Biotin-Thiamine-Responsive Basal Ganglia Disease

In: GeneReviews® [Internet]. Seattle (WA): University of Washington, Seattle; 1993–2020.
[updated ].


Clinical characteristics: Biotin-thiamine-responsive basal ganglia disease (BTBGD) may present in childhood, early infancy, or adulthood. Prompt administration of biotin and thiamine early in the disease course results in partial or complete improvement within days in the childhood and adult presentations, but most with the infantile presentation have had poor outcome even after supplementation with biotin and thiamine.

Diagnosis / testing: The diagnosis of BTBGD is established in a proband with biallelic pathogenic variants in SLC19A3 by molecular genetic testing.

Management: Treatment of manifestations: Biotin (5-10 mg/kg/day) and thiamine (up to 40 mg/kg/day with a maximum of 1500 mg daily) are given orally as early in the disease course as possible and are continued lifelong. Symptoms typically resolve within days. Acute encephalopathic episodes may require care in an ICU to manage seizures and increased intracranial pressure; during acute decompensations thiamine may be increased to double the regular dose and be given intravenously. Antiepileptic drugs are used to control seizures. Treatment of dystonia is symptomatic and includes administration of trihexyphenidyl or L-dopa. Rehabilitation, physiotherapy, occupational therapy, and speech therapy as needed and adaptation of educational programs to meet individual needs. Education of the family regarding the importance of lifelong compliance with medical therapy. Prevention of primary manifestations: Prompt administration of biotin and thiamine early in the disease course. Surveillance: Clinical review of neurologic status every six months; annual assessment of developmental progress and educational needs; social support and care coordination each visit. Agents/circumstances to avoid: Infections, stress, profuse exercise and trauma. Evaluation of relatives at risk: It is appropriate to clarify the genetic status of apparently asymptomatic older and younger at-risk relatives (e.g., sibs ) of an affected individual in order to identify as early as possible those who would benefit from prompt initiation of treatment with biotin and thiamine and preventive measures (avoidance of stress and trauma). Pregnancy management: Affected women should continue thiamine and biotin during pregnancy.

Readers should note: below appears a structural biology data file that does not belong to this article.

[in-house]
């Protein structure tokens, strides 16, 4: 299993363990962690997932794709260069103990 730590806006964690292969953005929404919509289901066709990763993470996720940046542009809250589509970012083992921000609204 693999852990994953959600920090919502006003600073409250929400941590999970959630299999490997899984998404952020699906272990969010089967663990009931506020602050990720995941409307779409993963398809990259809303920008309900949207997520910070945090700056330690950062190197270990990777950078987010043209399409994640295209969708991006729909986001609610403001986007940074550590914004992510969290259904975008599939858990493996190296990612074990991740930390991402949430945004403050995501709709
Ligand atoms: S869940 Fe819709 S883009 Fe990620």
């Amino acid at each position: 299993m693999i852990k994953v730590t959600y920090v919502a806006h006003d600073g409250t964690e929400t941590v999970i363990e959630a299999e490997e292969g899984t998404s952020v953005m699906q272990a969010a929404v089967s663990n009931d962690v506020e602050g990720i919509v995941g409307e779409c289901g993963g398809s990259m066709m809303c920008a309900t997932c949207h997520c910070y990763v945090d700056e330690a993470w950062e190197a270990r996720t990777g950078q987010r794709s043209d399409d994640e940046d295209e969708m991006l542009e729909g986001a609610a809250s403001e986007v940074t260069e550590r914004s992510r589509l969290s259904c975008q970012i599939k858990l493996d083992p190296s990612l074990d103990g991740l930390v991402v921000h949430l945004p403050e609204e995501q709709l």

Genetic counseling: BTBGD is inherited in an autosomal recessive manner. At conception, each sib of an affected individual has a 25% chance of being affected, a 50% chance of being an asymptomatic carrier, and a 25% chance of being unaffected and not a carrier. Carrier testing for at-risk family members and prenatal testing and preimplantation genetic testing for pregnancies at increased risk are possible if the SLC19A3 pathogenic variants in the family have been identified.

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  • Review